Do you have a wellness program where you work? Maybe you’re not even sure. Or you might have a program—but you haven’t looked at it in ages. Perhaps your program is ignored or even non-existent. Each of those answers is all too common in regard to worksite wellness.
The most important part of a wellness program is that it works for you, your employees and your company. If your program is basically irrelevant, it’s not working for you.
Health and wellness are so broad, and there are millions of strategies that lead to healthy lifestyles. Wellness—especially in the workplace—is meant to be adapted to fit your needs, your employees’ needs and the needs of your organization.
That’s not to say your wellness program shouldn’t be rooted in research or that it won’t take a little work. Experts are constantly sharing and recommending health standards, and they can take a little effort to reach. In the grand scheme of things, though, how you get there is completely dependent on you.
If you’re just getting started with wellness where you work, or if you haven’t taken a look at your program in quite some time, you’ll need to make sure that what you’re doing is working for you. Here’s how you can get started.
Step 1: Ask Questions
Your program should be data-driven (and that doesn’t have to be as scary as it sounds). Data-driven means that you have evidence to support the things you’re doing. In order to get that evidence, you need to ask some questions.
Ask your employees what they want. What does health mean to them? What are they already working on? What do they need some help with? All of those things are important to know so you can build a program that’s valued by your workforce.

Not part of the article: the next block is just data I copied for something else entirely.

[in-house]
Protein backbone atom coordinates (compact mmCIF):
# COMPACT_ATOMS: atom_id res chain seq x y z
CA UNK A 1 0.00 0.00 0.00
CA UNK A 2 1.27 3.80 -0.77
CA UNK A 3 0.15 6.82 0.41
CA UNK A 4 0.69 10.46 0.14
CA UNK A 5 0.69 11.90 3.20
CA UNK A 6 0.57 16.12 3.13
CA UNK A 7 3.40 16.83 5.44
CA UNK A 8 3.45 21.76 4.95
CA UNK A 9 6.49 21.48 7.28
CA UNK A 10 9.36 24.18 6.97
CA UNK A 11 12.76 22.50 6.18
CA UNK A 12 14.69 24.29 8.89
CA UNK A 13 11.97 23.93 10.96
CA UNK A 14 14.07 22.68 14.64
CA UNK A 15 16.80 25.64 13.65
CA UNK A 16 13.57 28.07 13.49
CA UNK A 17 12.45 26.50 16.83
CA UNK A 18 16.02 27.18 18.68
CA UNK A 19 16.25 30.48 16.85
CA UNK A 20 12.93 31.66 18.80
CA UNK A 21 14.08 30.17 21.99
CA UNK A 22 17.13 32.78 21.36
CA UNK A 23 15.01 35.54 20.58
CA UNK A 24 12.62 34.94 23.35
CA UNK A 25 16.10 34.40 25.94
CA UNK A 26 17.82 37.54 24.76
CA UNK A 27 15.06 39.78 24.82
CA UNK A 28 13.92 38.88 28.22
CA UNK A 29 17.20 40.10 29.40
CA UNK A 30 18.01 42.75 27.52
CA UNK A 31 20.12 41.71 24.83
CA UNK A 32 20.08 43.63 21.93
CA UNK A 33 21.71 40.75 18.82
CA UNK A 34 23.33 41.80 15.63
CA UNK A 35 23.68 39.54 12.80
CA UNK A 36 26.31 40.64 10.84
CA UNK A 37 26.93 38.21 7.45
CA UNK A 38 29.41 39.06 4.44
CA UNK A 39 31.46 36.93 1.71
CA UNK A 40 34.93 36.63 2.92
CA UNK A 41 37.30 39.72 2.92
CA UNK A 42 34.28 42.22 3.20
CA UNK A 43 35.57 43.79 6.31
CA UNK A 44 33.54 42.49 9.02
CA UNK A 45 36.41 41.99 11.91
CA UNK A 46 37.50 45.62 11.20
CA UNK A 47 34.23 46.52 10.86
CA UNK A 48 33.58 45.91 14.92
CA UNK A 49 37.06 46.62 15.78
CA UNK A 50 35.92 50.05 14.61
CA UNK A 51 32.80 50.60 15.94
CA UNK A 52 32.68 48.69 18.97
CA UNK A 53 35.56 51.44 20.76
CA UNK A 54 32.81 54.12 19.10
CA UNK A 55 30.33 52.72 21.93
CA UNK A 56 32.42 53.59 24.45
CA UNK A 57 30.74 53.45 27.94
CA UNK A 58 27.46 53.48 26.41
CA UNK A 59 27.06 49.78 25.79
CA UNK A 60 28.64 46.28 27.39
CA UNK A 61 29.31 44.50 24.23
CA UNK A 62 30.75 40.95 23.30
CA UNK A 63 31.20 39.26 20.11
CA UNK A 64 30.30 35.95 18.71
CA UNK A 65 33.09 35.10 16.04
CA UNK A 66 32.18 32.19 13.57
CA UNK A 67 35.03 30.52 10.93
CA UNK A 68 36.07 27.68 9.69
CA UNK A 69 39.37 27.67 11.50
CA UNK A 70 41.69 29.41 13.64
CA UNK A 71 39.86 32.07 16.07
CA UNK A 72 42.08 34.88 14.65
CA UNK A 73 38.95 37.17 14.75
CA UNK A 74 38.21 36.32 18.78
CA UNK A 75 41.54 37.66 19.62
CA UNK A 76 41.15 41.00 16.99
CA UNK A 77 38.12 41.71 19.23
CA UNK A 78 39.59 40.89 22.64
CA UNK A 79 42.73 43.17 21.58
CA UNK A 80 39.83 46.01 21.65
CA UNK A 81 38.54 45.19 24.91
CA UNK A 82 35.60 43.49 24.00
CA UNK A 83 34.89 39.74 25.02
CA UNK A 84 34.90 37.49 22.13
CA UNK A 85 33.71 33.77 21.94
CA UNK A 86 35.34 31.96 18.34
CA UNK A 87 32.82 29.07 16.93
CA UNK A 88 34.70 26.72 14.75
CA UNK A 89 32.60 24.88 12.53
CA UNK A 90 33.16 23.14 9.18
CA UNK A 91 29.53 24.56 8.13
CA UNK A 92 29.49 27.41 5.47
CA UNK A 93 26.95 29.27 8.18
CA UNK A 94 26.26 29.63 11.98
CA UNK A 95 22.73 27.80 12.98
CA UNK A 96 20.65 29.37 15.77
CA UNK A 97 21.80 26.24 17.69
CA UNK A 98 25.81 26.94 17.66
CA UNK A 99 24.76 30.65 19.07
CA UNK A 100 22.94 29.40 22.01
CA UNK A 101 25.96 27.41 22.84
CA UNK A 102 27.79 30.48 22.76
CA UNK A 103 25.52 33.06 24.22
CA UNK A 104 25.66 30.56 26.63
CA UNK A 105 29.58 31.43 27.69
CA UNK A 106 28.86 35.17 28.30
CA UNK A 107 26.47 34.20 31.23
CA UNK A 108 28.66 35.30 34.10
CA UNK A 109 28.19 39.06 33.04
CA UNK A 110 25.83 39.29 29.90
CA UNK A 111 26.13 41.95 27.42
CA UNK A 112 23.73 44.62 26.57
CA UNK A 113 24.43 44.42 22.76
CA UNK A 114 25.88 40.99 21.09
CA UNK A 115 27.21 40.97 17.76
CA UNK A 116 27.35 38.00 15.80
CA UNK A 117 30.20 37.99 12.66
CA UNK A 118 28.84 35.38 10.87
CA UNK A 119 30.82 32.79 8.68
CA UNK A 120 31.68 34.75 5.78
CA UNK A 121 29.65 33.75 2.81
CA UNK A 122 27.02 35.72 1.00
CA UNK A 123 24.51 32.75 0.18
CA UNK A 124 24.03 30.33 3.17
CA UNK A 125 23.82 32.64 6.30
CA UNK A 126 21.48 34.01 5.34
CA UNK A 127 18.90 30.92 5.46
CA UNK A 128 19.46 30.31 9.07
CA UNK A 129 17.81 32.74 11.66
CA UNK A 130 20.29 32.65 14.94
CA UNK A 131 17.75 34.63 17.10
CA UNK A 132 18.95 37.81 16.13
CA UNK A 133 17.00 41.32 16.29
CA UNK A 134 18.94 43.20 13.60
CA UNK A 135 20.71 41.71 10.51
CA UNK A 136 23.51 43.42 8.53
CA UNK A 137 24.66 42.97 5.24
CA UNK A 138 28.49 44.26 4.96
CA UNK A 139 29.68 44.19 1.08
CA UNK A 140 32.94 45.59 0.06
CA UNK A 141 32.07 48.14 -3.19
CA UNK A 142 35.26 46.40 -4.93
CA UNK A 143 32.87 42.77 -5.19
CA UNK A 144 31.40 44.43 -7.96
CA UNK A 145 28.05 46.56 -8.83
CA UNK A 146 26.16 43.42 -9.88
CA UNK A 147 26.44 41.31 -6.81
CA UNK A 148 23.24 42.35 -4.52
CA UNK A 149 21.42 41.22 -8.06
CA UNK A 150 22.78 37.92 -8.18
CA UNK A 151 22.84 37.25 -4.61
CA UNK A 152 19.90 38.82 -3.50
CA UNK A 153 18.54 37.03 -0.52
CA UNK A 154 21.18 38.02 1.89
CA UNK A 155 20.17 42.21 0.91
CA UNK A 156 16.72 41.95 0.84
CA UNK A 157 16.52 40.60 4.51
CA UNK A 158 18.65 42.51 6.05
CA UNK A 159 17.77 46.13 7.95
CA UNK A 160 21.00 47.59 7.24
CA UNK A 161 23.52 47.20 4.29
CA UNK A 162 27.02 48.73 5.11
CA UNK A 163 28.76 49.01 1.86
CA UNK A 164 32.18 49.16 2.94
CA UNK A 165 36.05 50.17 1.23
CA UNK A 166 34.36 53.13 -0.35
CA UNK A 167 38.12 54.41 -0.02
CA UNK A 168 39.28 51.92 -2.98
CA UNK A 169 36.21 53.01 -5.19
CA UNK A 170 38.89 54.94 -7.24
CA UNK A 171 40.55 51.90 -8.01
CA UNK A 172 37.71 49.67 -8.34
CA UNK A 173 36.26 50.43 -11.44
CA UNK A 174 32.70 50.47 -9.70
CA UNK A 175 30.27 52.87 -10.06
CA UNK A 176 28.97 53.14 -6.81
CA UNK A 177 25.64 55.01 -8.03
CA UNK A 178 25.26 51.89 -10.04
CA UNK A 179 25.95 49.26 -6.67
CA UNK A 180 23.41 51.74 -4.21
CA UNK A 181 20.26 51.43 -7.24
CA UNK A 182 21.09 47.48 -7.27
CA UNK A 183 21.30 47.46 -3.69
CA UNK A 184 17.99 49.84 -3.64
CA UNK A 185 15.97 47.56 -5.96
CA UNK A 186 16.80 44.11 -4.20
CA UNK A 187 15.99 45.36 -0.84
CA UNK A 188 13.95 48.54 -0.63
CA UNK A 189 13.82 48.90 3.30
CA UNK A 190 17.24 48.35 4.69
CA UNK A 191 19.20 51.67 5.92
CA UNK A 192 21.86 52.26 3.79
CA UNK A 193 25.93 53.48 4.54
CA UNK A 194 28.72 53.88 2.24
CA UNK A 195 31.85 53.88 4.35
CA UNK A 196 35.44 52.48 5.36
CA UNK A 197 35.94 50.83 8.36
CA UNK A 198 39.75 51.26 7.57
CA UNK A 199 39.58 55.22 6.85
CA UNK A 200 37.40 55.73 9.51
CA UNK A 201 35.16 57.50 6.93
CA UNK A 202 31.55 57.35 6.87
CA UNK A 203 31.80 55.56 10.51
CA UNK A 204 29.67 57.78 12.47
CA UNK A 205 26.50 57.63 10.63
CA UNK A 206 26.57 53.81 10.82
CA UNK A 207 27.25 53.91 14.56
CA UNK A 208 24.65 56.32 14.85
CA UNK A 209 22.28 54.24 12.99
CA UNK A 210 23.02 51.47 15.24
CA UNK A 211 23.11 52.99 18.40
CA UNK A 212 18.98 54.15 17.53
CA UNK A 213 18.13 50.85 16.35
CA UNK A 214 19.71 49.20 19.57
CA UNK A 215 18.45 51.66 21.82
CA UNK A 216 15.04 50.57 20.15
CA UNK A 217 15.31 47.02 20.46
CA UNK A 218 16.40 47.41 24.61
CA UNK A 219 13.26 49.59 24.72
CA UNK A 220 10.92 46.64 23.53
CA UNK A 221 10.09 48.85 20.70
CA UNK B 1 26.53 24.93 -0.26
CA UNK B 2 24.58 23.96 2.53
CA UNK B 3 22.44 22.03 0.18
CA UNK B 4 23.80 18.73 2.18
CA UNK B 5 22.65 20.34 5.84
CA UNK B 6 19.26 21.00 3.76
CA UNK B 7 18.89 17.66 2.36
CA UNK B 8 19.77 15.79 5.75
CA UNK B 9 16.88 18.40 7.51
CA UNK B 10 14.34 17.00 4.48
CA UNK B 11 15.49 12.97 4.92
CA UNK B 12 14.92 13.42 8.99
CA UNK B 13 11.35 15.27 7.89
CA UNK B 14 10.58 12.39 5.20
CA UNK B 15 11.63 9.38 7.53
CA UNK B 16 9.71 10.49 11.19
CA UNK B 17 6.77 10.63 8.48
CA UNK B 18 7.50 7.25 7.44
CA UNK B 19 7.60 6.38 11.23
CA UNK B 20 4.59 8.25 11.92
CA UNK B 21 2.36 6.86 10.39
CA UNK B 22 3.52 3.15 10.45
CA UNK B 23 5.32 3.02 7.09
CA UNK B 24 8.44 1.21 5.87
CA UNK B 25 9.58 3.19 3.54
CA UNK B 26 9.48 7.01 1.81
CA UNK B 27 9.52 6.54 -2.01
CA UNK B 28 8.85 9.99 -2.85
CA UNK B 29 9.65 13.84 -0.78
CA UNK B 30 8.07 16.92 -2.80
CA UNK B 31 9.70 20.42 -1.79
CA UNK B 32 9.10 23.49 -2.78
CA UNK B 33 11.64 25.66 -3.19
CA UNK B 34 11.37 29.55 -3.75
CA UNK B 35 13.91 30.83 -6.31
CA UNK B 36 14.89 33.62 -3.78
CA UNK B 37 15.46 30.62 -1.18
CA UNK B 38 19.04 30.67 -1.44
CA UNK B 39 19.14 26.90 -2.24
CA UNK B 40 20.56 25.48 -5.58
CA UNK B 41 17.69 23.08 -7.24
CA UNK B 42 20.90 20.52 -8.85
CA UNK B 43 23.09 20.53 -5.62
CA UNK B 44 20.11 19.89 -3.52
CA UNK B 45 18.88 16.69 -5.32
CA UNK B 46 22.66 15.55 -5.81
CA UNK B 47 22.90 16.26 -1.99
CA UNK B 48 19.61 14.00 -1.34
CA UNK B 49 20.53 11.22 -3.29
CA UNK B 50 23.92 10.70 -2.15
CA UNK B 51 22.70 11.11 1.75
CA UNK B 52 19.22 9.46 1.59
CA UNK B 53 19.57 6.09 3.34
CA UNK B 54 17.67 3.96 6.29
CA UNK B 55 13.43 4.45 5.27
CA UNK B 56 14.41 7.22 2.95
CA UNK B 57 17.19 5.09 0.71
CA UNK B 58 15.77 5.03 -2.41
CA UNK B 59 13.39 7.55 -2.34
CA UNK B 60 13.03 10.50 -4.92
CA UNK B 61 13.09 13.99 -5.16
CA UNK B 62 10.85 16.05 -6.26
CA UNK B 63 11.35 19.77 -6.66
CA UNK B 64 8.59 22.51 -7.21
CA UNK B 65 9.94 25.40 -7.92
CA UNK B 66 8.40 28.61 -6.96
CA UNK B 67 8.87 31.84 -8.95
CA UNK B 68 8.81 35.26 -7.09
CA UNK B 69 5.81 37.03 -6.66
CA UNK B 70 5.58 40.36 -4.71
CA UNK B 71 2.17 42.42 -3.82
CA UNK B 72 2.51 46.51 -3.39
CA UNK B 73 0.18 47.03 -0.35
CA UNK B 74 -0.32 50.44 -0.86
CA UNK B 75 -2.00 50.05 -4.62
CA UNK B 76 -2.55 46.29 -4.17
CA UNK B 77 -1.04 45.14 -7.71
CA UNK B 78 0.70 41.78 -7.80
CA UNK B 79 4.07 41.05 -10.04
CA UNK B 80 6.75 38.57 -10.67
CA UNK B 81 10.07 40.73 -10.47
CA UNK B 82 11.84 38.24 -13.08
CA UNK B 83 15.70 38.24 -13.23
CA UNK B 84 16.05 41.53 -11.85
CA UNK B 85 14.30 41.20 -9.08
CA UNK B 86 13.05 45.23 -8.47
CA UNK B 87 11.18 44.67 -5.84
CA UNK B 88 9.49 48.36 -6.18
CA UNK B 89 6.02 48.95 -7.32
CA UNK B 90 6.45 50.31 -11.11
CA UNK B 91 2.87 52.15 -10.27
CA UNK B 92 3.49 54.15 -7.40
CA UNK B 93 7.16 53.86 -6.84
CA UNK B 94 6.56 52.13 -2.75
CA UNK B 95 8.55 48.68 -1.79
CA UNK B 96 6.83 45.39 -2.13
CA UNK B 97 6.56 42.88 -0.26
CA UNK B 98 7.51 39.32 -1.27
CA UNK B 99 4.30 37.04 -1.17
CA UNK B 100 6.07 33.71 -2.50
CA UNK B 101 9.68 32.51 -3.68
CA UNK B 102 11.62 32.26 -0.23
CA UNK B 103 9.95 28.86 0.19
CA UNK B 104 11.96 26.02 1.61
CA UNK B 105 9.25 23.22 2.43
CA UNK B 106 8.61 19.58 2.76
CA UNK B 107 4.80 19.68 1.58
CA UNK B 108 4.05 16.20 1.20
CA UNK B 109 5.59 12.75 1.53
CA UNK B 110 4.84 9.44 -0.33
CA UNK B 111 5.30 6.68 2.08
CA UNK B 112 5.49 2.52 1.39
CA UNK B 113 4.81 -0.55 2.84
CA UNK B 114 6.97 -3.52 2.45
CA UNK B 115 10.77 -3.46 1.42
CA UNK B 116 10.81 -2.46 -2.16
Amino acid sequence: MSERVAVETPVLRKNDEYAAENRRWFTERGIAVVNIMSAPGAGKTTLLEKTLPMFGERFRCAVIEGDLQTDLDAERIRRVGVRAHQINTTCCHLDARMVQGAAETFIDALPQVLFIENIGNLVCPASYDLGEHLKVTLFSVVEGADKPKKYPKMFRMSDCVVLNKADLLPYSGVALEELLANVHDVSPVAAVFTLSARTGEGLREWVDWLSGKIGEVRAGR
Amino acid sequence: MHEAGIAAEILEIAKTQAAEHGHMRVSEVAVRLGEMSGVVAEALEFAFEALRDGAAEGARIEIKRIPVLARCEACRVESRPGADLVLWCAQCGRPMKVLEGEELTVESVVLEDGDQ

Ask your insurance company what’s wrong. What medical services are you spending the most money on? How have those charges changed over time? These things not only provide areas of focus for your program, but can help you determine whether or not you’re actually saving money.
Ask your organization leadership to be involved. Do they have the time? Do they care about wellness? How can you work with their schedules? Leadership investment is important. A positive attitude starts from the top and trickles down through the whole workforce.
Ask your community what’s out there. Is there a community-wide wellness effort? Are there opportunities for partnerships? Wellness works best when it isn’t stuck inside the four walls of your office. Break out into the community to keep the momentum going.
Step 2: Use the Answers
There are no bad questions—that is, unless you completely ignore the answer. Every question you ask is providing you with some hint at how best to do wellness where you work.
So utilize that information! It’s valuable!
Let the evidence you’ve gathered drive your wellness program (ahem…’data-driven’). Don’t be afraid to make changes as you go. An adaptable program is a program that will stand the test of time.
Step 3: Repeat the Process
Organizations change over time. That’s completely natural, and actually very healthy. If wellness is working for you, you’ll see some changes as far as the health of your workforce as well.
That’s why it’s important to return to the questions you’ve asked on a regular basis. They can help you to see the progress you’re making, where improvements need to be made and what new opportunities exist.
I say return to the questions because that’s how you track change—by asking the same questions. You might notice a need for timely additions as you’re working through the data. It’s important, though, to have a core set of questions that stay pretty consistent. That way you’re comparing “apples to apples.”
Keep in mind that health changes take time. If you repeat your process too often, two things will probably happen:
- You’ll get really sick of asking the same questions over and over again.
- You won’t see the improvements you’re looking for as often as you’d like.
You can casually monitor your program constantly. As far as data collection, though, checking in on your questions and answers every year is a pretty standard timeframe.
Asking questions, using the answers and repeating that process will help you really get a sense of the impact your wellness program is having on your organization. Wellness needs to work for you, your employees and your company. If it’s not, it might be time to make a few changes.